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Our motto: "Critical thinking in the cheap seats." Unbiased, honest classical music and opera opinions, occasional obituaries and classical news reporting, since 2007. All written content © 2016 by Paul J. Pelkonen. For more about Superconductor, visit this link. For advertising rates, click this link. Follow us on Facebook.

Thursday, October 25, 2012

Concert Review: The Leadership Gap

Valery Gergiev conducts Brahms at Lincoln Center.
by Paul J. Pelkonen
Valery Gergiev led the London Symphony Orchestra on Wednesday night at Avery Fisher Hall.
The London Symphony Orchestra are one of England's most prominent, an ensemble known for its lush, vibrant string sound, powerful brass and precise approach to music making. However, on Wednesday night's concert at Avery Fisher Hall, the second of two Lincoln Center performances devoted to the music of Johannes Brahms, those qualities were dimmed by the conducting of current LSO Principal Conductor Valery Gergiev.

Balance problems were audible from the opening bars of the Piano Concerto No. 1. The stern opening theme sounded blurred, the familiar pauses slightly out of "whack." Those issues persisted as the theme moved around the orchestra and developed. At the first repetition of the tutti (just before the entry of the piano soloist) a clamor of many voices replaced Brahms' mighty shout.

Pianist Denis Matsuev was better, playing the complicated, and fully integrated solo part with power and precision. The bear-like Siberian pianist proved himself a sensitive, lyric artist as he integrated himself into the orchestral fabric, bursting forth in flourishes of melody and an occasional flash of brilliant prestidigitation.


The quality of sound and orchestra tone improved in the central slow movement, with the Londoners displaying their trademark sound, glowing strings and burnished brass. Mr. Gergiev drew sensitive playing from the woodwinds, and the hulking Mr. Matsuev showed that an artist of his physical prowess could still play with great sensitivity. The movement was redolent of meditative calm, an eye in the forceful Brahms hurricane.

Mr. Matsuev opened the final movement, playing the complex, Bach-like fugue that leads off the rondo with perfectly placed arpeggios and tremendous accuracy. The orchestra seemed content to follow the pianist's lead in this last movement, as the leaders of the LSO string sections looked as if they were taking their cues from the soloist, not Mr. Gergiev's gestures.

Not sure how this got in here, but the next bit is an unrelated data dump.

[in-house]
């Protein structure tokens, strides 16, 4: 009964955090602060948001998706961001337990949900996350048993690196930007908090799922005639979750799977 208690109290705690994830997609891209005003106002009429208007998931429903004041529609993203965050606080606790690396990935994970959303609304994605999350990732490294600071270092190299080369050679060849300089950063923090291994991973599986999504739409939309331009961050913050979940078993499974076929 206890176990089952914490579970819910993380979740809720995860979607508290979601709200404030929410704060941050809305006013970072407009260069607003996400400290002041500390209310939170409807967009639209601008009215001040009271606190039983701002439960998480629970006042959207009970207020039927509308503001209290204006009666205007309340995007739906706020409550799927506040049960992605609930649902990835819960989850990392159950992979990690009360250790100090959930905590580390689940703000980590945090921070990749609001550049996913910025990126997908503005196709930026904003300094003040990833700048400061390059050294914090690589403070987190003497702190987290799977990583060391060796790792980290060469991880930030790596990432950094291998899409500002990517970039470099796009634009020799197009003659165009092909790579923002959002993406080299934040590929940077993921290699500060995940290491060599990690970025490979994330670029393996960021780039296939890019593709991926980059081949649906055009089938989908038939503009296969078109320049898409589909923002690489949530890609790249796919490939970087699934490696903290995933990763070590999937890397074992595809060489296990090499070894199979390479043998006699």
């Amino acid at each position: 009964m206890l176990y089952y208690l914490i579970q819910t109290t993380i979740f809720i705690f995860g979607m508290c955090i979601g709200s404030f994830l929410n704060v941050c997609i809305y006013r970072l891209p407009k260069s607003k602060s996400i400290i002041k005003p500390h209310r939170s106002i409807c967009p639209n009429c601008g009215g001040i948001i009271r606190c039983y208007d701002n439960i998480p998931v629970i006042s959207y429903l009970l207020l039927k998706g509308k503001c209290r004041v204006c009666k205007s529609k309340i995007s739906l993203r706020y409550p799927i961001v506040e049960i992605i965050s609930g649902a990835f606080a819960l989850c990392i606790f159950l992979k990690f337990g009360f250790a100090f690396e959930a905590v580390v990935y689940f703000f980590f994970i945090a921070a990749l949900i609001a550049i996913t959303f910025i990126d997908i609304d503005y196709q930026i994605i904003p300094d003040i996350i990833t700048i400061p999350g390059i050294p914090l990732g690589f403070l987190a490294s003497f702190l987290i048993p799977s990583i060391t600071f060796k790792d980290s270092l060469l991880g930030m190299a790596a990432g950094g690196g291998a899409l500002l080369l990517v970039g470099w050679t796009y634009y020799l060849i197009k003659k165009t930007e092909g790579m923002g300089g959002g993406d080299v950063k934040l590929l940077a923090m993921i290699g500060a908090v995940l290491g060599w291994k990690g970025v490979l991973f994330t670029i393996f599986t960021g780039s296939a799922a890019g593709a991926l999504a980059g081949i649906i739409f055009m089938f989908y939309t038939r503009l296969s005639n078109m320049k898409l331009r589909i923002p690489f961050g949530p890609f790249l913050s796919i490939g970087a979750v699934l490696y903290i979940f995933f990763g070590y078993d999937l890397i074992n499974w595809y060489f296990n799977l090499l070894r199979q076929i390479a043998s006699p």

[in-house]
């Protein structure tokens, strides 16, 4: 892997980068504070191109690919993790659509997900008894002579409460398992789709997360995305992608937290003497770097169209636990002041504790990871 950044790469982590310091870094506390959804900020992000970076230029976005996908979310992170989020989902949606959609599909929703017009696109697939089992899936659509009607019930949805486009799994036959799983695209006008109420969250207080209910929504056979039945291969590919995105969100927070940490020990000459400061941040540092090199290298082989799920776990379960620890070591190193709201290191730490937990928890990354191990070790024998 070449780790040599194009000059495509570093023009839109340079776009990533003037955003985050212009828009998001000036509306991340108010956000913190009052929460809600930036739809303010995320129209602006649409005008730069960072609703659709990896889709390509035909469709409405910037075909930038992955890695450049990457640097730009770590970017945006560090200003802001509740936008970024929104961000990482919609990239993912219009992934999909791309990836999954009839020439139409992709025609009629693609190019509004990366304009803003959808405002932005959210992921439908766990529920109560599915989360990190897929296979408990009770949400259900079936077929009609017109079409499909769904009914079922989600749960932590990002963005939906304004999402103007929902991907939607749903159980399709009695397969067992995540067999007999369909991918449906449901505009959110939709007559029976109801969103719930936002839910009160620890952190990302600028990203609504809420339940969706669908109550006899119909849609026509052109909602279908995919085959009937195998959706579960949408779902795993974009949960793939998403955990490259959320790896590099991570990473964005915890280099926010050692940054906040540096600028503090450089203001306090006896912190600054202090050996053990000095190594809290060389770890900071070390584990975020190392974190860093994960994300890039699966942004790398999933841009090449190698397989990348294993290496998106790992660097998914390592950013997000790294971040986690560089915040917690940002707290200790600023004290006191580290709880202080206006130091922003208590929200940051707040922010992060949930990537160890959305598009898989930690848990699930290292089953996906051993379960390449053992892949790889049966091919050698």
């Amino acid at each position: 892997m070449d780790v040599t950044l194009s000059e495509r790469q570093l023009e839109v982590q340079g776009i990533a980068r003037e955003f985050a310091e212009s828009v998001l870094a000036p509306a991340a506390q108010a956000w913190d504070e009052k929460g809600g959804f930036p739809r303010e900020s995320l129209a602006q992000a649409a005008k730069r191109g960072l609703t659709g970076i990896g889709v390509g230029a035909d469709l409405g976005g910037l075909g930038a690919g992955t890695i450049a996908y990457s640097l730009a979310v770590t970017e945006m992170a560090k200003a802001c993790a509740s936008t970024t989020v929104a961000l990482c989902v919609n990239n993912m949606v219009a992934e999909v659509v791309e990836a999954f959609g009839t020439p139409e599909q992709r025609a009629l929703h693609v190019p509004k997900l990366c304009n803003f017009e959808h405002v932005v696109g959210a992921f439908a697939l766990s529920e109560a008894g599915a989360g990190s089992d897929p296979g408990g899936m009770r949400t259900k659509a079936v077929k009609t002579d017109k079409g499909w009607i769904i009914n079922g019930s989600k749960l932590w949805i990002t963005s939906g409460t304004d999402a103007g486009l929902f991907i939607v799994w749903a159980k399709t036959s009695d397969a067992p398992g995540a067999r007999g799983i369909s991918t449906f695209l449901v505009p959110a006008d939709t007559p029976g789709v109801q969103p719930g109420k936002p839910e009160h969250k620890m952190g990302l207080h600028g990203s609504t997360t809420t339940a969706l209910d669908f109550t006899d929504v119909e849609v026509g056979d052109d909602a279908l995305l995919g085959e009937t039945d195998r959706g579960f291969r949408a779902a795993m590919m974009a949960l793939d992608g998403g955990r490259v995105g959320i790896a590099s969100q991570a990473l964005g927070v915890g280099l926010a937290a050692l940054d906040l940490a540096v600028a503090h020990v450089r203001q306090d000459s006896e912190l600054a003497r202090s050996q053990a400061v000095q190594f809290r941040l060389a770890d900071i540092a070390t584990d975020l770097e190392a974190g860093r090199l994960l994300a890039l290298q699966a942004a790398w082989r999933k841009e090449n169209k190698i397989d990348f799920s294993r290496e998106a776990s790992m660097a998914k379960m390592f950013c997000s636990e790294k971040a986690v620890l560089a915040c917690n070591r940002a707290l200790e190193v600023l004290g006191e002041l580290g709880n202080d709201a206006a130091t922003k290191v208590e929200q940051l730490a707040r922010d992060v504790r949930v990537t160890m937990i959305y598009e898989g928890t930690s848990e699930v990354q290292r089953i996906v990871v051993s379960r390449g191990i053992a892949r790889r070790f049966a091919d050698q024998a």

Brahms' Fourth Symphony broke new ground in its combination of 19th century orchestration with 18th century ideas (a dance movement in duple meter and the famous final Chaconne. The London musicians played with superb professionalism in the first movement, but the orchestra continued to sound tentative, without the command and lyric sweep that is written into this score.

The London horns dominated the second movement, a mournful march taken here at a very slow speed by plucked violins and cellos This built to an impressive climax, serving as the perfect lead-in to the double-time scherzo with its cheerful main theme and chiming triangle. The big choruses of brass and wind sounded curiously muffle here, although the strings were vibrant in the Bach-like descending thirds.

Brahms closed his last symphony with the chaconne, a complex series of variations drawn from a theme that originally appears in a Bach partita. This movement calls for precise leadership. Mr. Gergiev gyred on the podium, waving his arms and flapping his fingers back and forth in a succession of mysterious gestures. Occasionally, would indicated parts of the beat. However, the talent and experience of the LSO players allowed the piece to close in a final, triumphant statement.
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Critical Thinking in the Cheap Seats

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Since 2007, Superconductor has grown from an occasional concert or CD review to a near-daily publication covering classical music, opera and the arts in and around NYC, with excursions to Boston, Philadelphia, and upstate NY. I am a freelance writer living and working in Brooklyn NY. And no, I'm not a conductor.